Claudia Guadalupe Martinez seeks to answer that question for all curious readers who glimpse the cover of her new children’s book, Not a Monster, published in late 2023 by Charlesbridge. Martinez is the award-winning author of The Smell of Old Lady Perfume, Pig Park, and Not a Bean. Not a Monster is lovingly illustrated by Laura Gonzalez.
The axolotl is a strange little animal. Although sometimes called the “water dog” or “Mexican walking fish” the name axolotl originates from an old Aztec god, Xolotl, who ruled all the monstrous things. Axolotl, then, is most commonly translated as “water monster.” Martinez highlights its history within Not a Monster, along with the life cycle of the salamander within its wild habitat.
The book is told in a mixture of English and Spanish. While it is easy to pick up the meaning of the Spanish words through context, there is still a glossary at the back of the book that can be referenced. It is easy to read, and easy to imagine the book sparking greater curiosity about the natural world, through its depiction of the salamanders and their life. The folk tale of their origins is bookended by the story of their enigmatic smile, and a hope for the future through education.
Laura Gonzalez’s art is beautiful. There are traditional designs melded into the background of the beautiful nature scenes. The colors are vibrant, while still being true to the natural shades of the animals. Traditional designs fill the empty spaces alongside the text, and the world both above and below and lake are gorgeous. Gonzalez highlights the emotional life of the animal without anthropomorphizing.
Not a Monster is a beautiful way to expose a child to both Mexican culture and the importance of biodiversity within the world. The book rewards curiosity, and offers ways for children to get involved with conservation. The folklore mixes with the natural history to highlight how the preservation of animals is important not just for ecology, but also for cultural heritage.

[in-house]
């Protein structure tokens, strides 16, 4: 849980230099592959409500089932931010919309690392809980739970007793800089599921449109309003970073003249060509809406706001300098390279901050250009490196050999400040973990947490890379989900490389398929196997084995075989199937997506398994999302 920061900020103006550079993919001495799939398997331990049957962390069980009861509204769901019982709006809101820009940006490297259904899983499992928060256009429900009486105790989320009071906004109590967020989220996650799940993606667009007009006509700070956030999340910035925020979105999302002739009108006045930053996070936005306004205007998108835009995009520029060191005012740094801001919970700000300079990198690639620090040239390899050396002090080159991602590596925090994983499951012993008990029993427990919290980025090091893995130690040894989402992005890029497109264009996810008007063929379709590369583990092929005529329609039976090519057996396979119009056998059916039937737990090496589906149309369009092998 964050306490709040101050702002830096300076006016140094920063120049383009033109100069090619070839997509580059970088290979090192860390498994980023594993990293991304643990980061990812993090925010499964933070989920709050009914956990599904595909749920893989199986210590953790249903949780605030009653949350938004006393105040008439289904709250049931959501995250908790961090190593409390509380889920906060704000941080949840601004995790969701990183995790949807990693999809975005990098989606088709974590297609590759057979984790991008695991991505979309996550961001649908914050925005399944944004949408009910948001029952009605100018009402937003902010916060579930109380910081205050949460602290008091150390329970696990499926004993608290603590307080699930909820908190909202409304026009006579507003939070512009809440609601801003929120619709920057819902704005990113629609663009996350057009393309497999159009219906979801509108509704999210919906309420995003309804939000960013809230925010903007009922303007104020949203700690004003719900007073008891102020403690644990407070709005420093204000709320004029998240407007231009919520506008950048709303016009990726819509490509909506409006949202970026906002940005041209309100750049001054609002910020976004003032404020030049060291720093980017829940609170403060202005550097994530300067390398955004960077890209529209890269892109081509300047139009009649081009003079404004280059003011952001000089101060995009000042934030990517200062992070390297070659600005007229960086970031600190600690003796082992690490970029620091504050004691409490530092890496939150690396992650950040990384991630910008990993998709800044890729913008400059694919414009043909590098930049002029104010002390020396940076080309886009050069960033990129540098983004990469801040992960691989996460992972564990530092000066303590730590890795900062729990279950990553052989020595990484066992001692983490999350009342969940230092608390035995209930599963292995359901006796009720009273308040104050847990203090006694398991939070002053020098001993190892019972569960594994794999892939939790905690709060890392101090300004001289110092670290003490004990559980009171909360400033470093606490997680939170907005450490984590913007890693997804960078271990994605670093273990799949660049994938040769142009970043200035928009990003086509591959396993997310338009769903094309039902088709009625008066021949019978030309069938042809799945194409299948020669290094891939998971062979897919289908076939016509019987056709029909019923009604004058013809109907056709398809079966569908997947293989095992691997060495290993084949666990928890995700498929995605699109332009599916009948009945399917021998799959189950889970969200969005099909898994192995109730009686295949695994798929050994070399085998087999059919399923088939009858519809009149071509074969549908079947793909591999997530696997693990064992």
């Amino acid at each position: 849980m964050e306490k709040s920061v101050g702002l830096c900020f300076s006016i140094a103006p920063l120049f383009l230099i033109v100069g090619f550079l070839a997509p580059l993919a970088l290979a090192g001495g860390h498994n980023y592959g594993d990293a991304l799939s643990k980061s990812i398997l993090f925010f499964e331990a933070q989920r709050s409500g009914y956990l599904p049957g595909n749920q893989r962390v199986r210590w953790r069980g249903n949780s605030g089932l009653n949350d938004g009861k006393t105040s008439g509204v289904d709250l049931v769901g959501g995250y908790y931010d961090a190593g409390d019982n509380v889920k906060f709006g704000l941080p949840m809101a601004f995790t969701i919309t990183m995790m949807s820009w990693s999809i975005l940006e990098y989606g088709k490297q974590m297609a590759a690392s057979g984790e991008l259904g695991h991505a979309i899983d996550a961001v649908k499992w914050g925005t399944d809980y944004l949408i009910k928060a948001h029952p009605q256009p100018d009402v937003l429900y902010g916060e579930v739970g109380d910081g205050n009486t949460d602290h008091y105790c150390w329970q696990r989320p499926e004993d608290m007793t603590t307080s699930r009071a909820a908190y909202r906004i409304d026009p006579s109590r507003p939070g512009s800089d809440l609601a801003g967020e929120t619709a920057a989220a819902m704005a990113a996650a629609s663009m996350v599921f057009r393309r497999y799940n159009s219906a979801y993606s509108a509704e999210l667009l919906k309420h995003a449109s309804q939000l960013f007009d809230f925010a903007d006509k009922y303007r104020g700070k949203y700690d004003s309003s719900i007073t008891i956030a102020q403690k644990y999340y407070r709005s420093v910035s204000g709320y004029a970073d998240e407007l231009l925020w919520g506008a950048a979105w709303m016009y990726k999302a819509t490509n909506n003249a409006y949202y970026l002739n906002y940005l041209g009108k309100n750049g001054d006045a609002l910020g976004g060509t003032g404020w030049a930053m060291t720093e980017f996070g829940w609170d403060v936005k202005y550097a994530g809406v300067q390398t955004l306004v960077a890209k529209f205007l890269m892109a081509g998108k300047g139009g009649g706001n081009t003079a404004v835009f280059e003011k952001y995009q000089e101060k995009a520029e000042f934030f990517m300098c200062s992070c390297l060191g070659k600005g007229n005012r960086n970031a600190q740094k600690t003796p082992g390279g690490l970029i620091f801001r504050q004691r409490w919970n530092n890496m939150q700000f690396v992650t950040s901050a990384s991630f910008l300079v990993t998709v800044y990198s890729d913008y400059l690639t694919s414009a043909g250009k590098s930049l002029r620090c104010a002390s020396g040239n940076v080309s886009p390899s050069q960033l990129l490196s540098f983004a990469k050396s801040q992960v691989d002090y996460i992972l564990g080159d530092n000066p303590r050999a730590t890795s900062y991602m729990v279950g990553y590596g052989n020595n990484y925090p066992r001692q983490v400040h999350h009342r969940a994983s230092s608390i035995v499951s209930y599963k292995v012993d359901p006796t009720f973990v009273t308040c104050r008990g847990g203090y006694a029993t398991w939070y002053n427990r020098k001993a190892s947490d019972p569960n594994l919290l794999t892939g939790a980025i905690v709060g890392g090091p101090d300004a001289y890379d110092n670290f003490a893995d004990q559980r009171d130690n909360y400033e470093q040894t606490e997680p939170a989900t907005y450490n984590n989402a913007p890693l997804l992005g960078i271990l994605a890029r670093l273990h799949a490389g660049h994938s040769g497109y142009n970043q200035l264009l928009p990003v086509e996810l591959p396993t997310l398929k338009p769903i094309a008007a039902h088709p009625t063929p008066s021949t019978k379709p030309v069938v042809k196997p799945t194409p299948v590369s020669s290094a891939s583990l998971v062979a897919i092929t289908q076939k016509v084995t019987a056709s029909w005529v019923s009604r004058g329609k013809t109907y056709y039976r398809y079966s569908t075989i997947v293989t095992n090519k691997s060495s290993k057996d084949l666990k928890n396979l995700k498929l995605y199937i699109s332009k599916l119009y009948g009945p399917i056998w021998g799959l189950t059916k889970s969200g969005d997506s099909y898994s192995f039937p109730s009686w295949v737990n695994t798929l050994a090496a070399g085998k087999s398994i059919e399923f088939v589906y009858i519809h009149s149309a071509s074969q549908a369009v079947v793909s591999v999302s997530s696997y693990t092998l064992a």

The lurking face of this gentle axolotl was what attracted me to the book as well as the fact that someone would suggest calling this charming salamander a monster.
The book starts off by exploring a small axolotl as he hatches (guessing a gender from the model in the back of the book but I could be wrong) then follows him as he develops into what can only be described as a adult formed juvenile. The reader follows his adventures as he zips around the other watery denizens while the text weaves around the reader with some inclusion of Spanish words and colors to possibly encourage readers to step outside their comfort zones just a bit.
<i>Not A Monster</i> then provides a brief summary on how the Aztecs considered this unique salamander to have originated before exploring some friends as they along with their community work on rehabilitating the axolotl's home. And then the heartwarming message that wraps all of this together.
The illustrations were quite gorgeous, full page and full of wonderful details including the inclusion of native elements to showcase the changing of the story's plot. Furthermore there is included in the back of the book more information about the animals, their usage in the human world and the rehabilitation of their environment alongside the actual models of the axolotl characters in this book. At the same time there are two glossaries providing translations for the Spanish words and a separate glossary that translates the Spanish colors.
It was cute, informative and a sweet story of hope that I would most definitely recommend to axolotl fans no matter their age. Even with the inclusion of Spanish words, it is still an easy enough read that one shouldn't be discouraged at this mix of storytelling.
**I received a free copy of this book through Netgalley in exchange for an honest review.**